“Moshfegh has proven herself to be one of the most immaculate crafters of disturbed, unreliable first-person narrators . . . . Moshfegh’s voice is part Dostoevsky, part Poe, and entirely her own . . . If anybody would be apt to get into the weird head space of our current moment it’s Moshfegh.” —The Millions
“The author of My Year of Rest and Relaxation, EW's pick for the best book of 2018, turns her inimitable lens to a medieval fiefdom ruled by deeply tribal ideas of class, family, and faith. The result reads like a cracked fairy tale, both familiar and fantastically strange.” —Entertainment Weekly, "16 novels we're excited for this summer"
“Vividly brutal and low-key fantastical new historical novel . . . Lapvona is a sardonic multi-perspective exploration of a society ruled by barbarity, ignorance, corruption, and religion.” —Philadelphia Inquirer’s Summer Preview
“You won’t want to put down Lapvona, a medieval fantasy that feels like a fairy tale adapted by Margaret Atwood or Ursula K. LeGuin.” —Barnes & Nobles, “Our Most Anticipated New Book Releases of June 2022”
“Delightfully weird and full of the richly painted characters and captivating story that makes Moshfegh a master of her craft, this historical fiction throws readers back into Medieval times so completely, you can smell the sheep dung. You'll meet a motherless shepherd, a sadistic lord, a wet nurse with occult powers and a priest whose own faith is tested by devastating famine and drought.”—Good Housekeeping, “The 40 Best New Books of 2022 (So Far) That You Won't Be Able to Put Down”
“Ottessa Moshfegh brings her trademark brutality to the Middle Ages in this allegorical pandemic novel. . . . interrogating the role faith plays in social and environmental abuses of power.” —Adam Morgan, The Scientific American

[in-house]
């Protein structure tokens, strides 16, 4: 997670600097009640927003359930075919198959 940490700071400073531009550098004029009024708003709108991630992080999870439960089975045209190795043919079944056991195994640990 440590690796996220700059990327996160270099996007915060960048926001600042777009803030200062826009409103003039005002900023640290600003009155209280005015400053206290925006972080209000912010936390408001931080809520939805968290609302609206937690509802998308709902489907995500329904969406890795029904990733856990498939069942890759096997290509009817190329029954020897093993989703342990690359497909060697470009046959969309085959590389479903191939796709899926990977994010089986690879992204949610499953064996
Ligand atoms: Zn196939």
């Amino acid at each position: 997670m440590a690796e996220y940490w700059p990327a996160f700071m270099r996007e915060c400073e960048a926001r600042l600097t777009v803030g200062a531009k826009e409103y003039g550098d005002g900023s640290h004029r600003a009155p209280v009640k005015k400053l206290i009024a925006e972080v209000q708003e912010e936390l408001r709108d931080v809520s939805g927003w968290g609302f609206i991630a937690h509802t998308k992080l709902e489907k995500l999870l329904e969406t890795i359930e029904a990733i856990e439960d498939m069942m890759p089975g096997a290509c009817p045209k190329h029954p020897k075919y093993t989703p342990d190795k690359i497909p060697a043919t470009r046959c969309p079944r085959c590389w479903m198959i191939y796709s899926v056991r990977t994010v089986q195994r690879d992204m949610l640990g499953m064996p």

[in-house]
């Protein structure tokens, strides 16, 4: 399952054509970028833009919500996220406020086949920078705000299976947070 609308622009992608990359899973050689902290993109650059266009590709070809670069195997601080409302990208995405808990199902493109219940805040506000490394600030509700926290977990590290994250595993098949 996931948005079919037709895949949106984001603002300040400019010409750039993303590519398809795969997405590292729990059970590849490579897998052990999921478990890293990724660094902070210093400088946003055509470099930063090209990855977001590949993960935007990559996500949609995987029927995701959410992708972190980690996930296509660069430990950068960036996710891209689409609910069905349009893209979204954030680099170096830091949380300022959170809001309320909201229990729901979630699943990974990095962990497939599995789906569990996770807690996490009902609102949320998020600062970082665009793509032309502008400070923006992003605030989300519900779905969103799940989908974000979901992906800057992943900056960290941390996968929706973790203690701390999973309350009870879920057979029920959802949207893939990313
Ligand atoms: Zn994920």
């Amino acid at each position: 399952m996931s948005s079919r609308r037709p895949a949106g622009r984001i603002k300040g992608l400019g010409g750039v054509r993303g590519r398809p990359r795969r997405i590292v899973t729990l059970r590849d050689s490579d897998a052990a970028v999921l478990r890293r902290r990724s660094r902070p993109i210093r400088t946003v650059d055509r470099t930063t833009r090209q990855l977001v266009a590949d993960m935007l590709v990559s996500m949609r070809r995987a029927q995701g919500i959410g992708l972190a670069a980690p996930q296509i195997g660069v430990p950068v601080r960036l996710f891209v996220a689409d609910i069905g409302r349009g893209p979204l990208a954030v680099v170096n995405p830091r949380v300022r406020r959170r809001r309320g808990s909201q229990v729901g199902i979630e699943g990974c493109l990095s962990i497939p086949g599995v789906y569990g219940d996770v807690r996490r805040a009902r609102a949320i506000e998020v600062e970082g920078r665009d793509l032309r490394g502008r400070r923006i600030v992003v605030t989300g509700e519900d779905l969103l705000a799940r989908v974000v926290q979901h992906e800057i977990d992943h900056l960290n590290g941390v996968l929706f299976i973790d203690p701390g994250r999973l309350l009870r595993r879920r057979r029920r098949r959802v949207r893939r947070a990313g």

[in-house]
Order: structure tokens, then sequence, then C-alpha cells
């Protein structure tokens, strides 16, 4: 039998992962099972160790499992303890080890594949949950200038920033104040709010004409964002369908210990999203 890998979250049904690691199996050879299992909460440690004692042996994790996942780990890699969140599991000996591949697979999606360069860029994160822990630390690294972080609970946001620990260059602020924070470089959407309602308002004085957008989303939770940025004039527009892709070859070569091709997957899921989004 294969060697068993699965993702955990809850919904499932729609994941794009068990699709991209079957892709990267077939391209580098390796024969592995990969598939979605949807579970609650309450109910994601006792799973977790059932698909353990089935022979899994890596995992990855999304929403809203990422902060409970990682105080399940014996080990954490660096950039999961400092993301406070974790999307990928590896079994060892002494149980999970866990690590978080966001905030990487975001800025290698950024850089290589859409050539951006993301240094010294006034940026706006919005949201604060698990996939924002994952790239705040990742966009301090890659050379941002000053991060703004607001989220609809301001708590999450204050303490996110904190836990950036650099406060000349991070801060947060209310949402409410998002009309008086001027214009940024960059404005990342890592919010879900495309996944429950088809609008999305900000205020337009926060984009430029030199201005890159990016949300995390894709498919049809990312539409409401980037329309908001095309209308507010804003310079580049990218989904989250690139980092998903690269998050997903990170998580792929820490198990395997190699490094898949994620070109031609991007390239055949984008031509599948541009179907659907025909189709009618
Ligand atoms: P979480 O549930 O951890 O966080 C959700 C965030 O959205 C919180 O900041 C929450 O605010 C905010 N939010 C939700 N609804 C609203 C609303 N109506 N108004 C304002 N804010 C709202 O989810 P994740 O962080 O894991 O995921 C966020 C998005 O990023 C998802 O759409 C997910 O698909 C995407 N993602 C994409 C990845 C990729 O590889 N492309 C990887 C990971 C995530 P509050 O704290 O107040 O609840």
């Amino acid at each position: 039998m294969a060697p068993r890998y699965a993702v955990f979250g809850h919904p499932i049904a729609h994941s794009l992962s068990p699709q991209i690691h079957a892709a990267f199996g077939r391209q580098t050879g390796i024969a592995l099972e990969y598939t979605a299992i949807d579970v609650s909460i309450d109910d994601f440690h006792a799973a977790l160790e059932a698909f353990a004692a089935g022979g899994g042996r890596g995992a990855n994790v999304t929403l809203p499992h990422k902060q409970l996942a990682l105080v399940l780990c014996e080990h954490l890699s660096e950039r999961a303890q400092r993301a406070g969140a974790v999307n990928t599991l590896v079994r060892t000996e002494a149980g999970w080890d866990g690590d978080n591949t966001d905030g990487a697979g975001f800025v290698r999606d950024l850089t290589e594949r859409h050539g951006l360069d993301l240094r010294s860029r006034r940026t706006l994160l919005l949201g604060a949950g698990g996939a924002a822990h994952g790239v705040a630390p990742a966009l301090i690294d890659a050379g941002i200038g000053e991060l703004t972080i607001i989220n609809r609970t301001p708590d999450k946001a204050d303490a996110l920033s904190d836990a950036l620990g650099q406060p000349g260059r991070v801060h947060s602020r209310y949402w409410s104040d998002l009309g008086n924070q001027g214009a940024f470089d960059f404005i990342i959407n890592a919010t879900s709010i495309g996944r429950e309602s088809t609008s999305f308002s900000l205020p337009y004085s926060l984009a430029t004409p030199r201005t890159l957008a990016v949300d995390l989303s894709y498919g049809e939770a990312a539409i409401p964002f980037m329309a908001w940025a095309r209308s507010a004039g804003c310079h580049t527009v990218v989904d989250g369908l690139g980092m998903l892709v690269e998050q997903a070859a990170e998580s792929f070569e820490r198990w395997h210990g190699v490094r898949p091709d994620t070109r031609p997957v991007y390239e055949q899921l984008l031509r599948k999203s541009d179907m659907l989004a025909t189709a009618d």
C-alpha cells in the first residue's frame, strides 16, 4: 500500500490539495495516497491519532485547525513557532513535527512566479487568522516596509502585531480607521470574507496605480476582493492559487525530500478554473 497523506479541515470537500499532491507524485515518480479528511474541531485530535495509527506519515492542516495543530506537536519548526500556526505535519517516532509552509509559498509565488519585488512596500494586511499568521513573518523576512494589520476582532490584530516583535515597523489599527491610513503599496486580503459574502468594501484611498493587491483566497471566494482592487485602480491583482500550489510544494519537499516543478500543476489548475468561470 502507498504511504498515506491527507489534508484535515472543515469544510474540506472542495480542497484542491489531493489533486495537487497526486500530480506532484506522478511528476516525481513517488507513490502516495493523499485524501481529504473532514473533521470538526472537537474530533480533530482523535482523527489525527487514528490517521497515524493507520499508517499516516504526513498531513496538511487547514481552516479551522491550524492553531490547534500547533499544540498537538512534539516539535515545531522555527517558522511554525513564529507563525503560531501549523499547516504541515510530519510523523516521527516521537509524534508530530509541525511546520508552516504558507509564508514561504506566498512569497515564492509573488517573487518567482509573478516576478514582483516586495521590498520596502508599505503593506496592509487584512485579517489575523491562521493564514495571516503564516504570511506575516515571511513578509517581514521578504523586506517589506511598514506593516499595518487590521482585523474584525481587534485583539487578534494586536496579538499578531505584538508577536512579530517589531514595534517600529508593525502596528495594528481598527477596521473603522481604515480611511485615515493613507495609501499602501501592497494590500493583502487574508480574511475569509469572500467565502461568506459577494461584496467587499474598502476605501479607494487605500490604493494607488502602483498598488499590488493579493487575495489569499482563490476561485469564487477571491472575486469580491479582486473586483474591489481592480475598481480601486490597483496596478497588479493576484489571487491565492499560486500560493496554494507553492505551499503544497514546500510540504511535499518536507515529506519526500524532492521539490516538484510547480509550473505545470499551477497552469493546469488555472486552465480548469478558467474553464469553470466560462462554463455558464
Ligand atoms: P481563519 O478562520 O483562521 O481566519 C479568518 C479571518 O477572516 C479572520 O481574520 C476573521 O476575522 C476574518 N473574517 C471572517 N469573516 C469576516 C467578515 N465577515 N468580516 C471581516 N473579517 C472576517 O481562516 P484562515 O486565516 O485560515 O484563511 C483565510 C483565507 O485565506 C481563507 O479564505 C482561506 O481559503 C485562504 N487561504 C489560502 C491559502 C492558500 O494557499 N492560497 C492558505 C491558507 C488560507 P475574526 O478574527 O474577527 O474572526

“No one is quite who he first seems in the latest wicked tale from macabre master Moshfegh . . . Sculpting an eerily canny fabular world of contrasts and evil, cartoonish cruelty, in her signature way, Moshfegh conjures a grotesque, disturbing story of gross inequality and senseless strife.” —Booklist
“At once immensely alien and deeply human, Moshfegh’s latest is a brutal, inventive novel about the ways that stories and the act of storytelling shape us and articulate our world.”—Library Journal(starred review)
“Deliriously quirky medieval tale . . . Moshfegh brings her trademark fascination with the grotesque to depictions of the pandemic, inequality, and governmental corruption, making them feel both uncanny and all too familiar. It’s a triumph.” —Publishers Weekly (starred review)
“One of America’s most celebrated authors continues her exploration of what fiction has to offer with a further digression from the standard realist purview and into fantasy. Lapvona promises to chronicle the life of Ina, a blind midwife in a medieval village. Ina’s talent doesn’t stop at childcare, and allows her a special connection with the surrounding natural world. It’s a fascinating premise, and I’m excited to see the yarn Moshfegh is able to weave.” —Chicago Review of Books